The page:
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Trends and Determinants of the Geographic Dispersion of Irish Manufacturing Activity, 1926- 1996

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  • Eric Strobl

Abstract

Strobl E. (2004) Trends and determinants of the geographic dispersion of Irish manufacturing activity, 1926-1996, Reg. Studies 38, 191-205. This paper documents the trends in localization of the Irish manufacturing sector since the 1920s and investigates which of three prominent models is most consistent with the data. We find that aggregate manufacturing activity experienced an inverted u-shaped pattern of localization and is now more dispersed than it was in the 1920s. Our analysis of individual sub-sectors shows that, while this long-term trend holds for many of these, there is a considerable amount of heterogeneity in the extent and the evolution of their geographic dispersion. An econometric analysis of a panel of sub-sectors reveals that there is support for old and new trade theories, as well as economic geography models, in explaining location of the more modern manufacturing industries over the long run. For the more recent period since 1972 we find evidence consistent with new economic geography models for all manufacturing industries, while external economies arising from spillovers through foreign direct investment have acted to disperse modern manufacturing activities.

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Bibliographic Info

Article provided by Taylor & Francis Journals in its journal Regional Studies.

Volume (Year): 38 (2004)
Issue (Month): 2 ()
Pages: 191-205

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Handle: RePEc:taf:regstd:v:38:y:2004:i:2:p:191-205

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Related research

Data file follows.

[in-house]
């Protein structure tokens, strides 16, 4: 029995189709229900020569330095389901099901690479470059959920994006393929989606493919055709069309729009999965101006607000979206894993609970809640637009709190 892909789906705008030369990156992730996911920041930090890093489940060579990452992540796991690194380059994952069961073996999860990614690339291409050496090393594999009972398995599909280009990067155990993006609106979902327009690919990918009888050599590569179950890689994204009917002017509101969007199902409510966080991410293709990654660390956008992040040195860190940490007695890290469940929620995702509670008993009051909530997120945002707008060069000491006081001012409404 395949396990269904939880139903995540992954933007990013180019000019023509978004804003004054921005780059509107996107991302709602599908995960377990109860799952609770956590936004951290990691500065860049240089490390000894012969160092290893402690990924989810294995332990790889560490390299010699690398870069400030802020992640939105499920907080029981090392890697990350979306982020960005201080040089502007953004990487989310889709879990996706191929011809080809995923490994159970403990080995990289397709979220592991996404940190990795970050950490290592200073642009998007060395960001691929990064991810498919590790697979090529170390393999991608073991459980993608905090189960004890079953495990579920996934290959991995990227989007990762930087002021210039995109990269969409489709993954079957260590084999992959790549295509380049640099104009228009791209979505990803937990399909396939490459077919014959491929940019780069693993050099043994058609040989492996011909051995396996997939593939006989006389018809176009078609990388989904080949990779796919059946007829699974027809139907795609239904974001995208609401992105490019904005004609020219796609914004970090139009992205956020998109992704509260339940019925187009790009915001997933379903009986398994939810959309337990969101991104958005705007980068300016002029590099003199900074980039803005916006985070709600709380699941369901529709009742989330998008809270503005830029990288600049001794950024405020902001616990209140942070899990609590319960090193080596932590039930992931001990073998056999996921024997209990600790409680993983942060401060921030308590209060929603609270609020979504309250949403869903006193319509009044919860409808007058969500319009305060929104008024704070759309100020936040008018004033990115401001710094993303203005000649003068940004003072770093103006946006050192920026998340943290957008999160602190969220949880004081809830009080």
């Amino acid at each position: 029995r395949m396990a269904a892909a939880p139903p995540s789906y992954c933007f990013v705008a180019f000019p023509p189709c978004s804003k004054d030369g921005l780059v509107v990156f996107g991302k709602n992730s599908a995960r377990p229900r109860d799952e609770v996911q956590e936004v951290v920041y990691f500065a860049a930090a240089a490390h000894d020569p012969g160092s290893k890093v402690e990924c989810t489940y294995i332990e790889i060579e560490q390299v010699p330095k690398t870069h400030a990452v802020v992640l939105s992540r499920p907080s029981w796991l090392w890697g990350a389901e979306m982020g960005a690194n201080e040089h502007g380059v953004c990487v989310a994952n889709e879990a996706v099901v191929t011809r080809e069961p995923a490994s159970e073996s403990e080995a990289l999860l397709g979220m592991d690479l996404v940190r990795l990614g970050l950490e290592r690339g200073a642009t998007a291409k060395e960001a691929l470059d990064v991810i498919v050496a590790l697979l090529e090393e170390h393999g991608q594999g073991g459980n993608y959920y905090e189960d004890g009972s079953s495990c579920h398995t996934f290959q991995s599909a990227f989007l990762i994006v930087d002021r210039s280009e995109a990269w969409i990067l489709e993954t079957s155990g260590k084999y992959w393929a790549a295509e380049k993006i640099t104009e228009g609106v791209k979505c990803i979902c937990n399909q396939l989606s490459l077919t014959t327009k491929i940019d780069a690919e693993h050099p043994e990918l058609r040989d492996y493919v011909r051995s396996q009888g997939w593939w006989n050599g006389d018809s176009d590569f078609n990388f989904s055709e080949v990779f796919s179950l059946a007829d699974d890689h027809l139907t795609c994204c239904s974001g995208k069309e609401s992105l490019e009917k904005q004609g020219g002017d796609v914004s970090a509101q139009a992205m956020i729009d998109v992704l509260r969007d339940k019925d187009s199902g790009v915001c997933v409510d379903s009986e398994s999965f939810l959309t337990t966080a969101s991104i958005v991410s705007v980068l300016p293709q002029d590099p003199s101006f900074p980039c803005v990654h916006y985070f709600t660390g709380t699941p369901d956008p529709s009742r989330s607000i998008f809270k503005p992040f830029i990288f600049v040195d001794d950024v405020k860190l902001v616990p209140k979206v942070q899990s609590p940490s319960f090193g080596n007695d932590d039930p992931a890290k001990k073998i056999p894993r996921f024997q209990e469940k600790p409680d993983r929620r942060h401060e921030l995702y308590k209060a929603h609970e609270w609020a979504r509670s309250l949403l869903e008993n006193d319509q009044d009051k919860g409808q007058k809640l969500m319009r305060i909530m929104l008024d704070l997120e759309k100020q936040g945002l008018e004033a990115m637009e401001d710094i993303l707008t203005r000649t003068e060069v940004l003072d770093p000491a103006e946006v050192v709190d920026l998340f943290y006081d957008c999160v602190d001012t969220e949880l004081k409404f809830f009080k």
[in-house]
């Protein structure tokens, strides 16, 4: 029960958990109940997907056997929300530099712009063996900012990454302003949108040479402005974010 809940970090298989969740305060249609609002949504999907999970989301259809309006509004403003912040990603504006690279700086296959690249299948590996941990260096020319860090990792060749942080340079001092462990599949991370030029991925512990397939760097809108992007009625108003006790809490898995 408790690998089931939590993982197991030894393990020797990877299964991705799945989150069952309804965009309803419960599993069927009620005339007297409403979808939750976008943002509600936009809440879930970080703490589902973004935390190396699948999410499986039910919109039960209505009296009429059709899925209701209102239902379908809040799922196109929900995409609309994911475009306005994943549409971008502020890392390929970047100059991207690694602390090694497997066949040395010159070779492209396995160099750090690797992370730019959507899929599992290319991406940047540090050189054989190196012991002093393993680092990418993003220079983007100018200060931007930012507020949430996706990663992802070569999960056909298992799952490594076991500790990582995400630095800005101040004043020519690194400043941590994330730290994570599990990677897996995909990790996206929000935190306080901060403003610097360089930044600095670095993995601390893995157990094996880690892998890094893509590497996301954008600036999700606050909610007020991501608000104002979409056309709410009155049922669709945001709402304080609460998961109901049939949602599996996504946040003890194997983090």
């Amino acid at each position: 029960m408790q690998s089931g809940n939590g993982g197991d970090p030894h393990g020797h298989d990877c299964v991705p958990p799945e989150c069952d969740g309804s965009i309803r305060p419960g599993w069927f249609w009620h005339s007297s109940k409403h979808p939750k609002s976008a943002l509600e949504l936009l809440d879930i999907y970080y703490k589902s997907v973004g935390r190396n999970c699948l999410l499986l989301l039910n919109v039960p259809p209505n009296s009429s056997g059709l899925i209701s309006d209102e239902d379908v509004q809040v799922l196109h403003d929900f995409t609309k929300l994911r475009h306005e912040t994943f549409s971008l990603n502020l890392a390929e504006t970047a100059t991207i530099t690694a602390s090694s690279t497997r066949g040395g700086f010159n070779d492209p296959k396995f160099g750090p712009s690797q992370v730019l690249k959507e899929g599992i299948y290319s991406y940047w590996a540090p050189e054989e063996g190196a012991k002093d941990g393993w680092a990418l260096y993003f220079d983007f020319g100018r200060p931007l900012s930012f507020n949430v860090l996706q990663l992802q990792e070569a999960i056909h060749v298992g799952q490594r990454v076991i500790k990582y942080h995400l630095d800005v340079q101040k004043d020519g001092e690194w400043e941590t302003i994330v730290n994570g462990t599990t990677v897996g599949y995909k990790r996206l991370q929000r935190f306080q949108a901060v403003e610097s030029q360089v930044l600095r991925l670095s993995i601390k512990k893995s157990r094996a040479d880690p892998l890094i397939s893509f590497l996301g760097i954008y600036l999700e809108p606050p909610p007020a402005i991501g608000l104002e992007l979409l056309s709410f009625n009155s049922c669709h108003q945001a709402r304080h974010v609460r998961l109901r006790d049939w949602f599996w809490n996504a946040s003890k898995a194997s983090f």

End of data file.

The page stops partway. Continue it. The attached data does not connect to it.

Keywords: Geographic concentration; Ireland; Concentration geographique; Irlande; Geographische Konzentration; Irland; Concentracion geografica; Irlanda;

References

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  1. J. Peter Neary, 2000. "Of Hype and Hyperbolas - Introducing the new Economic Geography," Working Papers 200019, School Of Economics, University College Dublin.
  2. Gorg, Holger & Strobl, Eric, 2002. "Multinational companies and indigenous development: An empirical analysis," European Economic Review, Elsevier, vol. 46(7), pages 1305-1322, July.
  3. Hanson, Gordon H, 1998. "North American Economic Integration and Industry Location," Oxford Review of Economic Policy, Oxford University Press, vol. 14(2), pages 30-44, Summer.
  4. Puga, Diego, 1997. "The Rise and Fall of Regional Inequalities," CEPR Discussion Papers 1575, C.E.P.R. Discussion Papers.
  5. Brülhart, Marius & Trionfetti, Federico, 1998. "Industrial Specialisation and Public Procurement: Theory and Empirical Evidence," Economics Technical Papers 983, Trinity College Dublin, Department of Economics.
  6. Paul Krugman, 1990. "Increasing Returns and Economic Geography," NBER Working Papers 3275, National Bureau of Economic Research, Inc.
  7. Devereux, Michael P. & Griffith, Rachel & Simpson, Helen, 2004. "The geographic distribution of production activity in the UK," Regional Science and Urban Economics, Elsevier, vol. 34(5), pages 533-564, September.
  8. Ellison, G. & Glaeser, E.L., 1994. "Geographic Concentration in U.S. Manufacturing Industries: A Dartboard Approach," Working papers 94-27, Massachusetts Institute of Technology (MIT), Department of Economics.
  9. McAleese, Dermot & McDonald, Donogh, 1978. "Employment Growth and the Development of Linkages in Foreign-Owned and Domestic Manufacturing Enterprises," Oxford Bulletin of Economics and Statistics, Department of Economics, University of Oxford, vol. 40(4), pages 321-39, November.
  10. Aidan Meyler & Eric Strobl, 2000. "Job Generation and Regional Industrial Policy in Ireland," The Economic and Social Review, Economic and Social Studies, vol. 31(2), pages 111-128.
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